New Orleans Mayor Mitch Landrieu stood up last week and delivered a moving, bracingly honest speech to explain why he removed four Confederate monuments from his city.
You elected me to do the right thing, and this is what it looks like, Landrieu told the crowd gathered at New Orleansformer city hall. These monuments purposefully celebrate a fictional, sanitized Confederacy, ignoring the death, ignoring the enslavement and the terror that it actually stood for.
While it was remarkable to see a Southern politician speaking boldly and clearly about race in the face of death threats and protests it was perhaps even more notable to see a leader publicly demonstrating the character of his convictions. Landrieus speech went viral.
As the country grows ever more cynical, divided and partisan, were not used to honesty and courage from our leaders. Seeing a politician stand up for what he or she believes is the right thing is increasingly rare.
Political discourse and civic life has so devolved in 2017 that a man charged with physical assault, Republican Greg Gianforte, waselected to Congress Thursday in Montana with the backing and full support of his party. Just the day before, Gianforte, a self-made tech millionaire, wrapped his hands around the neck of a reporter, threw him to the ground, and repeatedly punched him for asking a question.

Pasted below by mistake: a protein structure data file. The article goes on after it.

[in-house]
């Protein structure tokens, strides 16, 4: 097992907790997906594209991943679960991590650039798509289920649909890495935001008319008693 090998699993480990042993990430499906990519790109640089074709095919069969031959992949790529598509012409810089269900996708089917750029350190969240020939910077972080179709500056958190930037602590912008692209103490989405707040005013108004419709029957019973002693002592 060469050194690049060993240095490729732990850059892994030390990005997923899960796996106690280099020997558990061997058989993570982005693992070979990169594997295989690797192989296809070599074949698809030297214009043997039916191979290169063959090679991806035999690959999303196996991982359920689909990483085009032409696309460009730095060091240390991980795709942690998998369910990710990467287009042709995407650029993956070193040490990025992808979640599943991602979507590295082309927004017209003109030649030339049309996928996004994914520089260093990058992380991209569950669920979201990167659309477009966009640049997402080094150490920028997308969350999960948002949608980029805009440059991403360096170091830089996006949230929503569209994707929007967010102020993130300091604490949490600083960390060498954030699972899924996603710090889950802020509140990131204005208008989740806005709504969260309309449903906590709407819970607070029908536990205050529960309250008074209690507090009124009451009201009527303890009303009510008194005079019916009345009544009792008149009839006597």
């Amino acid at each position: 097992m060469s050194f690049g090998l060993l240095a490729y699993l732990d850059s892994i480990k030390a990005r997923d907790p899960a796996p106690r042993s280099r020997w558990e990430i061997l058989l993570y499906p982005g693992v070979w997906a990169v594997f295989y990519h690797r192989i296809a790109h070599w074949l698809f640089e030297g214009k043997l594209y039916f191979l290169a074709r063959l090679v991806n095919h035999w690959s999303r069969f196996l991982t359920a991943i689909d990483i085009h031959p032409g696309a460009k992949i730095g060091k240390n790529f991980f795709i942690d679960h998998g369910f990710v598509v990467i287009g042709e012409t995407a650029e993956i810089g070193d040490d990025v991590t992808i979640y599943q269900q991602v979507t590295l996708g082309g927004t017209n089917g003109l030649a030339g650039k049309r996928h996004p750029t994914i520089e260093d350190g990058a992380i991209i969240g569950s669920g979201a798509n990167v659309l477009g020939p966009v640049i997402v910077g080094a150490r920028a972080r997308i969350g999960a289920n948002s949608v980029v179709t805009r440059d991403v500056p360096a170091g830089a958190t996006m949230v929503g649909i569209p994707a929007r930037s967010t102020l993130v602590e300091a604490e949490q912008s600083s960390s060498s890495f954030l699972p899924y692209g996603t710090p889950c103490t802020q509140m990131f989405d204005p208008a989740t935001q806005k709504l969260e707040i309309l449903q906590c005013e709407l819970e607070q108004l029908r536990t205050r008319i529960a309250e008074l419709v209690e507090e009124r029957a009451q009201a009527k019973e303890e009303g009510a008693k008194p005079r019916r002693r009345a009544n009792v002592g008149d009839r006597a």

Comparing a longtime politician in Louisiana (Landrieu comes from a political family and is a former lieutenant governor) to an upstart businessman-cum-politician may seem like a stretch. But these two men make a neat case study on the state of ethics and integrity in 2017.
These days the public no longer expects leaders to do whats right. Weve grown accustomed to name-calling and carefully crafted milquetoast middle-of-the-road statements. Were used to lying, and we expect leaders to put party and their own careers before all else.
Norms have shifted, said Gautam Mukunda, the author of Indispensable: When Leaders Really Matter and a professor at Harvard Business School. We expect leaders to be bad, and people live up to what you expect of them. Weve created a self-fulfilling prophecy of bad behavior and it is profound.
To many Americans, politics is either a massive conspiracy, a House of Cards dystopia, or a playground for craven buffoons, a la Veep. We are no longer surprised as we witness leaders live up to these expectations, lying about meeting with foreign agents, changing their stories, and blaming everyone but themselves when things go wrong.